Debt collectors are so stoked about their newfound stalker networks that they even had the balls to brag about it.
Melanie Beacham and Tosha Sohns know a thing or two about debt collectors infiltrating social network pages. Beacham made the mistake of getting sick, having to take a medical leave from work, falling behind on her car payments and having friends and family on Facebook who blindly accepted friend requests from a mystery man named Jeff Happenstance. After dozens of harassing phone calls in which the caller ignored her pleas that she was temporarily out of work and would resume payments as soon as possible, several of her friends and family began receiving messages on their Facebook pages from their new friend:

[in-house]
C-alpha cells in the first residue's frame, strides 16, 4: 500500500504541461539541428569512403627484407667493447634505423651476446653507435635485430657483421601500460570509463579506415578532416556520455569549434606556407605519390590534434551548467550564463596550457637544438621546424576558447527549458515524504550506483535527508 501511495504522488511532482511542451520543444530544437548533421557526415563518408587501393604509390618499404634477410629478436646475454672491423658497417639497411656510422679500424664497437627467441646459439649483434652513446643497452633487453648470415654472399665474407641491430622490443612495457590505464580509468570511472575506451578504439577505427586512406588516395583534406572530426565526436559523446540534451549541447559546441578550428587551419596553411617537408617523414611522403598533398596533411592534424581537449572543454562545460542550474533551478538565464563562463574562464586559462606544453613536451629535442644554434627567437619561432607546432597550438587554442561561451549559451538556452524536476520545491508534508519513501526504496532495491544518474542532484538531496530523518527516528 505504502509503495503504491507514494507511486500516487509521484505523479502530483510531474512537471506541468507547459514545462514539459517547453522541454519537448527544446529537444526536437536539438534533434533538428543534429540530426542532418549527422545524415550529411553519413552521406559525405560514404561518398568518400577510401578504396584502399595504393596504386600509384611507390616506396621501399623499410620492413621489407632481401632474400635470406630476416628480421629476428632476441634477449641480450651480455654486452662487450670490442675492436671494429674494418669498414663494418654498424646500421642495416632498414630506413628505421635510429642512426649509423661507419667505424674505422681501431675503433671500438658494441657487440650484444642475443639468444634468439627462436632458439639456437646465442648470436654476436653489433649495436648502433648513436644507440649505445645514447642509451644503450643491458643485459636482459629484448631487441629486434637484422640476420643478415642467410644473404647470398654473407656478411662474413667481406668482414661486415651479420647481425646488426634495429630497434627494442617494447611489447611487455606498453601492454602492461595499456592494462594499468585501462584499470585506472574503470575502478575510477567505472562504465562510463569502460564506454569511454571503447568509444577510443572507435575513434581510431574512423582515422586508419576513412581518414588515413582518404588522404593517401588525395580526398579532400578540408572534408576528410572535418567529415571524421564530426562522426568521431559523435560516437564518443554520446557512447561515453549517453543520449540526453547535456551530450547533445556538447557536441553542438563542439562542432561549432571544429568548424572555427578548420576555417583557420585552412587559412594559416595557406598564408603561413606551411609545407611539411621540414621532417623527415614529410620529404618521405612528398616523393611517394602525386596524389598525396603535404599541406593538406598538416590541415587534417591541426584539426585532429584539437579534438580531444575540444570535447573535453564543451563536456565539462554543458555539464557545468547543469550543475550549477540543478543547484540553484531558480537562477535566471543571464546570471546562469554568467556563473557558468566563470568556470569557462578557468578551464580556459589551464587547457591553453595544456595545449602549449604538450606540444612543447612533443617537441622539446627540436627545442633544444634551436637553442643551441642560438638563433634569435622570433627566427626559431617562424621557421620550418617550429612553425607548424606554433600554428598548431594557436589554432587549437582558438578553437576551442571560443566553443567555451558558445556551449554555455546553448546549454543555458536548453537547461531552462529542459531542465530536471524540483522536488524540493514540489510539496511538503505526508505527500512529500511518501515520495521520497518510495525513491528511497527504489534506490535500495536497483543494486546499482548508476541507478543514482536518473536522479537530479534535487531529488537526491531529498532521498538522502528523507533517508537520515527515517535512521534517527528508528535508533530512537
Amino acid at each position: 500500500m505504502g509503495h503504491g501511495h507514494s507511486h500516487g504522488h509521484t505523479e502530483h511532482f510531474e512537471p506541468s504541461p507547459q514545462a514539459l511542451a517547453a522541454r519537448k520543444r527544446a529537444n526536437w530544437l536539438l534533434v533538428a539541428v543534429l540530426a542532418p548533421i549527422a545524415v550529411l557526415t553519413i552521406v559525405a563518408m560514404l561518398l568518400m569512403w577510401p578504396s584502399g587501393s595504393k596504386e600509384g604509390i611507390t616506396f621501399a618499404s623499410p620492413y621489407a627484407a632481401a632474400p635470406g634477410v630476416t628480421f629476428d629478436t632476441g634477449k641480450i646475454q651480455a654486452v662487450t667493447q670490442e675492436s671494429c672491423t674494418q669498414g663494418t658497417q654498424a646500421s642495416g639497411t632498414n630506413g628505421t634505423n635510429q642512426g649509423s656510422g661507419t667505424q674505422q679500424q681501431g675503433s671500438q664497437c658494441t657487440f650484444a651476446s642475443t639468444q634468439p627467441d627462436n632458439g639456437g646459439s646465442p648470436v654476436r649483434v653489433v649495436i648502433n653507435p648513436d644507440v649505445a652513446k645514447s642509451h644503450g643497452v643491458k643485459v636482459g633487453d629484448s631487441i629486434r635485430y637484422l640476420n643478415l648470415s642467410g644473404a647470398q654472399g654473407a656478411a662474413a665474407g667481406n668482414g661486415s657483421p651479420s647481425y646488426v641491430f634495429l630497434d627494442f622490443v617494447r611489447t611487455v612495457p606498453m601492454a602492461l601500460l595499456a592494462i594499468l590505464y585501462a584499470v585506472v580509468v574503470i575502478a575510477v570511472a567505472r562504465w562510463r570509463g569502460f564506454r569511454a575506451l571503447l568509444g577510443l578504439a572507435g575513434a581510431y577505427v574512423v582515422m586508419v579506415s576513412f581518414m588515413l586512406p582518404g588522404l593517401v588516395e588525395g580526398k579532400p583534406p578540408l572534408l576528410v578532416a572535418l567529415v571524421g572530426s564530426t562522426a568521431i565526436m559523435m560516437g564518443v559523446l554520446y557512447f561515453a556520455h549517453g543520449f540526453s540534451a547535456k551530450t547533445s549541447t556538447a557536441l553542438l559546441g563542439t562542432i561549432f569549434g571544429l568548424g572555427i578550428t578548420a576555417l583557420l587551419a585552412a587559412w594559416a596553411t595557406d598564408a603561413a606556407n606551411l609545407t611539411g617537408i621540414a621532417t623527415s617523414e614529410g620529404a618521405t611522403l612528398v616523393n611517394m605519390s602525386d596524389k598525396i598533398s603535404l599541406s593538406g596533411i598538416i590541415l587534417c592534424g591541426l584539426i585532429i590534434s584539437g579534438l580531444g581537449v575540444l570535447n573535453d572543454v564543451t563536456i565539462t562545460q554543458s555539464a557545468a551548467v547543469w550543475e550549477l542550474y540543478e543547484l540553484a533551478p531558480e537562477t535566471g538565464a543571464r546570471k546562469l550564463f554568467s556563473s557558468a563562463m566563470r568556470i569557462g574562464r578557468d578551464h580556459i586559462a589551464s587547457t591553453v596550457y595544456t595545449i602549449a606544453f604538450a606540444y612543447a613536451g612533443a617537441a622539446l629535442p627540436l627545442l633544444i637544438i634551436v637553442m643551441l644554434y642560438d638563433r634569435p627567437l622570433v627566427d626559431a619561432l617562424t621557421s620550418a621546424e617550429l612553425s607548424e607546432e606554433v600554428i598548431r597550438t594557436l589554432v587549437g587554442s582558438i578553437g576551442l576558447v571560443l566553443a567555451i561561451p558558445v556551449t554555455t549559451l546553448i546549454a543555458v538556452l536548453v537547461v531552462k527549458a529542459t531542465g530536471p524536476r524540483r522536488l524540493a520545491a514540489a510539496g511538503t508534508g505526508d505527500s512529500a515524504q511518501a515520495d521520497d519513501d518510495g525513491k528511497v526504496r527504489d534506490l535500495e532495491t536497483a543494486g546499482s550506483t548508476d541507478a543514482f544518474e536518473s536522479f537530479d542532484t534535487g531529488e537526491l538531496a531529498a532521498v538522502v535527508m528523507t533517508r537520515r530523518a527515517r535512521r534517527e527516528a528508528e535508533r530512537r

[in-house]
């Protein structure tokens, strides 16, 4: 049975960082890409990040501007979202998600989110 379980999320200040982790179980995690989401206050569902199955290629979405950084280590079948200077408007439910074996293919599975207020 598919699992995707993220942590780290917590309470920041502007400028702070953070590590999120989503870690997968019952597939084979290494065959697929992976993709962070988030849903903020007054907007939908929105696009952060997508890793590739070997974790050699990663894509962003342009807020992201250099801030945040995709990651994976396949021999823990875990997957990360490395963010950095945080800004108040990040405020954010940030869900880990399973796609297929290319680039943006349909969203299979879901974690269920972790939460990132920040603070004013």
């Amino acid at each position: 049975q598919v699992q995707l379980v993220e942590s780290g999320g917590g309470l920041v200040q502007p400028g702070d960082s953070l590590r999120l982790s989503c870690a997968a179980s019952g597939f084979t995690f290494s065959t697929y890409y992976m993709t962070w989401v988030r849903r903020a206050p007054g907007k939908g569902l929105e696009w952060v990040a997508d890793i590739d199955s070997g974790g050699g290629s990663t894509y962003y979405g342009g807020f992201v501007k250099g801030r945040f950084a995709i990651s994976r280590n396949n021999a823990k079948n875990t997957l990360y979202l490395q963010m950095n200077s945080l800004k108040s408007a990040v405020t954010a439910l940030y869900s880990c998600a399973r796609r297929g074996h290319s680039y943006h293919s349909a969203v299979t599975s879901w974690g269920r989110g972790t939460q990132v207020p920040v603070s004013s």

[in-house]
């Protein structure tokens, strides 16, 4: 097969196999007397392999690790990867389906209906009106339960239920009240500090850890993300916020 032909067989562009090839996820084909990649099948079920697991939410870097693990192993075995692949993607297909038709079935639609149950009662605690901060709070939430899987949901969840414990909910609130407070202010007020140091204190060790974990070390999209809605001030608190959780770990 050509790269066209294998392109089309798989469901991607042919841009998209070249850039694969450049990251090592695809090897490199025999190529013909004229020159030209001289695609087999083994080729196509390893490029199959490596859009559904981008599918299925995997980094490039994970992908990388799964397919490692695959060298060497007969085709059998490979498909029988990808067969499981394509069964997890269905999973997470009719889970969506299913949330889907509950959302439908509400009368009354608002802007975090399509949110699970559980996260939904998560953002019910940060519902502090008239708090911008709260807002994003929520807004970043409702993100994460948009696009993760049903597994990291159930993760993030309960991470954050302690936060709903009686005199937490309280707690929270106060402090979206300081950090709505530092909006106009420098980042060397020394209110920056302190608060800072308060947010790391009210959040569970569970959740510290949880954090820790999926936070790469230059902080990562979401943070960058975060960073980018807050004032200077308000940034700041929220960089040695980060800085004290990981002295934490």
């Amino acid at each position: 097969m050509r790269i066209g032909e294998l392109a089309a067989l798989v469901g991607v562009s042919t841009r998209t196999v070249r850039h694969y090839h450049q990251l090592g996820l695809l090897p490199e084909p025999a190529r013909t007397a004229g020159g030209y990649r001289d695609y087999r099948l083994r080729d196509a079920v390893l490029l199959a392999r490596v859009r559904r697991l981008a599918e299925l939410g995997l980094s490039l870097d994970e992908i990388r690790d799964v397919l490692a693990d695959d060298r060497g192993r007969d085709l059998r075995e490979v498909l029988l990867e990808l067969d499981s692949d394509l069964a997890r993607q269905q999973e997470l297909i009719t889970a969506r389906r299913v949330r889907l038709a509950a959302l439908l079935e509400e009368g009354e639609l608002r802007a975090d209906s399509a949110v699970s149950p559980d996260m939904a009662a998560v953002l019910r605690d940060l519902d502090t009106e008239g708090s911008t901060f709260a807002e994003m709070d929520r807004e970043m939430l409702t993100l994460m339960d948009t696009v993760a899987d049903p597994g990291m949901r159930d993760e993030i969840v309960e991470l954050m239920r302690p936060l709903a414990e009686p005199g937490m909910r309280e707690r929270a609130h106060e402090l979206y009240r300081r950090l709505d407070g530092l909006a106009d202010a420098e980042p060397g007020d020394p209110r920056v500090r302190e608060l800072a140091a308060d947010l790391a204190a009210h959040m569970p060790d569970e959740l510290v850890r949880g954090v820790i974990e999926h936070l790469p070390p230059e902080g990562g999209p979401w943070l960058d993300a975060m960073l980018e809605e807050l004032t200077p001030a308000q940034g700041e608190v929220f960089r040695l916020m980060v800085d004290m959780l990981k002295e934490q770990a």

Was the winky smiley face really necessary?
Beacham filed a lawsuit against the collection agency.
Tosha Sohns, meanwhile, was treated to collection agency Bramacint who, despite a name that sounds like bro-speak, repeatedly used a caller ID spoofer to make it appear as though her mother-in-law was calling. The agency then used photos on her MySpace page to ascertain that she had a daughter. One of its employees proceeded to call her, claiming to be an investigator, and rhetorically asked her (presumably while doing a spot-on Hannibal Lecter impersonation), "Wouldn't it be terrible if something happened to your kids while the sheriff's department was taking you away?"
"We don't ship terrorists to Guantanamo anymore, ma'am. Only debtors."